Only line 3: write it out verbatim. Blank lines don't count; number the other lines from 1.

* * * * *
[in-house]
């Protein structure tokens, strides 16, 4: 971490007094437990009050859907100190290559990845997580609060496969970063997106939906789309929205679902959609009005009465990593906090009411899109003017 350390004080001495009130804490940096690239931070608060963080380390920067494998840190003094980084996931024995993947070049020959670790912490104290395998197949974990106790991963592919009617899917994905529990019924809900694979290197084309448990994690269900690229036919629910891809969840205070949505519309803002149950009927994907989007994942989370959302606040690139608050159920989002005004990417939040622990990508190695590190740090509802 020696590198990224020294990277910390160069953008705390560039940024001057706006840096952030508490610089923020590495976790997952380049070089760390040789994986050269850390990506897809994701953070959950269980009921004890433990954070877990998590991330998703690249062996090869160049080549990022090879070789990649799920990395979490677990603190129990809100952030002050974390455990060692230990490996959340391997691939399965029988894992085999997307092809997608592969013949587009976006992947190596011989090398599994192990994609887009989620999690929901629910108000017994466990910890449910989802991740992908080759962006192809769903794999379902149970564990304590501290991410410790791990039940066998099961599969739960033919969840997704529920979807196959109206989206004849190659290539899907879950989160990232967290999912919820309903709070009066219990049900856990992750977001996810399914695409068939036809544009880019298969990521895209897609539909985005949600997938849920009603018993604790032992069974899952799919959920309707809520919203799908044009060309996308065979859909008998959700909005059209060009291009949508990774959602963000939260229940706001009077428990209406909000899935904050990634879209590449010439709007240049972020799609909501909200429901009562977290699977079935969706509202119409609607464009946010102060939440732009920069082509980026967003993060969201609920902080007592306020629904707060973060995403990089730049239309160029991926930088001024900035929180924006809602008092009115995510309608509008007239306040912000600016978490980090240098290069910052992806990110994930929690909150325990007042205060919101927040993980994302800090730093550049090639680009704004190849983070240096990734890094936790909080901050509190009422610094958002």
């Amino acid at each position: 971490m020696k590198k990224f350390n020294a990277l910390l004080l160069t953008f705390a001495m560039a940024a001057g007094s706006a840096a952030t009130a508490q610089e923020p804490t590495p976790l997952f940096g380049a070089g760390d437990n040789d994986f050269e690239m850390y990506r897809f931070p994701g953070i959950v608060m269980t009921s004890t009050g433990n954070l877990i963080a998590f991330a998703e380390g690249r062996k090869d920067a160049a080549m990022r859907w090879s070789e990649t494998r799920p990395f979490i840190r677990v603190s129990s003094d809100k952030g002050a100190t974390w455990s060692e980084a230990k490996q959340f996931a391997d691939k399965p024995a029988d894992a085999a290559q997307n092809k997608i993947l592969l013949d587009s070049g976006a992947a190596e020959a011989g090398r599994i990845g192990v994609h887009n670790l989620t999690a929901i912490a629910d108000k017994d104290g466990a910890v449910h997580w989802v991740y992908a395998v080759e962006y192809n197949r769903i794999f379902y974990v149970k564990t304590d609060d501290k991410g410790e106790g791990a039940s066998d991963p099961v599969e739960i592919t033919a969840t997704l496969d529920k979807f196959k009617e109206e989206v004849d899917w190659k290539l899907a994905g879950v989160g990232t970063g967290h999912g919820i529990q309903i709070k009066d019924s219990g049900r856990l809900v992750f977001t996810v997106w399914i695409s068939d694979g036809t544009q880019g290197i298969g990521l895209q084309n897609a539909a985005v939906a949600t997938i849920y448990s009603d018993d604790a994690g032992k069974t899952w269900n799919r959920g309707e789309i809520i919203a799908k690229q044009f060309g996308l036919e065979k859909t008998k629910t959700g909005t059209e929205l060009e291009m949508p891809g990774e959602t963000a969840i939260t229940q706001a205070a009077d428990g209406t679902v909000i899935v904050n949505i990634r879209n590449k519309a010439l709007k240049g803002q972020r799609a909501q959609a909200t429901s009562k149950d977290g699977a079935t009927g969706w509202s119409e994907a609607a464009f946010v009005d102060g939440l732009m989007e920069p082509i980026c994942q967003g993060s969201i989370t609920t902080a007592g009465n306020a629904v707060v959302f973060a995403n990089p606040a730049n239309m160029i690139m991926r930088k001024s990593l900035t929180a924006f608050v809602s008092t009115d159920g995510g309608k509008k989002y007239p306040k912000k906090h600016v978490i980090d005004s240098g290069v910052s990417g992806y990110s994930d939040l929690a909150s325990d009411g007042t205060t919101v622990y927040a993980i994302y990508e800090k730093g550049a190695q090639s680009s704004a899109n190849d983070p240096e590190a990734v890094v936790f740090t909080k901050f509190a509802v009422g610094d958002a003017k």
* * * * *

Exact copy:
């Amino acid at each position: 971490m020696k590198k990224f350390n020294a990277l910390l004080l160069t953008f705390a001495m560039a940024a001057g007094s706006a840096a952030t009130a508490q610089e923020p804490t590495p976790l997952f940096g380049a070089g760390d437990n040789d994986f050269e690239m850390y990506r897809f931070p994701g953070i959950v608060m269980t009921s004890t009050g433990n954070l877990i963080a998590f991330a998703e380390g690249r062996k090869d920067a160049a080549m990022r859907w090879s070789e990649t494998r799920p990395f979490i840190r677990v603190s129990s003094d809100k952030g002050a100190t974390w455990s060692e980084a230990k490996q959340f996931a391997d691939k399965p024995a029988d894992a085999a290559q997307n092809k997608i993947l592969l013949d587009s070049g976006a992947a190596e020959a011989g090398r599994i990845g192990v994609h887009n670790l989620t999690a929901i912490a629910d108000k017994d104290g466990a910890v449910h997580w989802v991740y992908a395998v080759e962006y192809n197949r769903i794999f379902y974990v149970k564990t304590d609060d501290k991410g410790e106790g791990a039940s066998d991963p099961v599969e739960i592919t033919a969840t997704l496969d529920k979807f196959k009617e109206e989206v004849d899917w190659k290539l899907a994905g879950v989160g990232t970063g967290h999912g919820i529990q309903i709070k009066d019924s219990g049900r856990l809900v992750f977001t996810v997106w399914i695409s068939d694979g036809t544009q880019g290197i298969g990521l895209q084309n897609a539909a985005v939906a949600t997938i849920y448990s009603d018993d604790a994690g032992k069974t899952w269900n799919r959920g309707e789309i809520i919203a799908k690229q044009f060309g996308l036919e065979k859909t008998k629910t959700g909005t059209e929205l060009e291009m949508p891809g990774e959602t963000a969840i939260t229940q706001a205070a009077d428990g209406t679902v909000i899935v904050n949505i990634r879209n590449k519309a010439l709007k240049g803002q972020r799609a909501q959609a909200t429901s009562k149950d977290g699977a079935t009927g969706w509202s119409e994907a609607a464009f946010v009005d102060g939440l732009m989007e920069p082509i980026c994942q967003g993060s969201i989370t609920t902080a007592g009465n306020a629904v707060v959302f973060a995403n990089p606040a730049n239309m160029i690139m991926r930088k001024s990593l900035t929180a924006f608050v809602s008092t009115d159920g995510g309608k509008k989002y007239p306040k912000k906090h600016v978490i980090d005004s240098g290069v910052s990417g992806y990110s994930d939040l929690a909150s325990d009411g007042t205060t919101v622990y927040a993980i994302y990508e800090k730093g550049a190695q090639s680009s704004a899109n190849d983070p240096e590190a990734v890094v936790f740090t909080k901050f509190a509802v009422g610094d958002a003017k």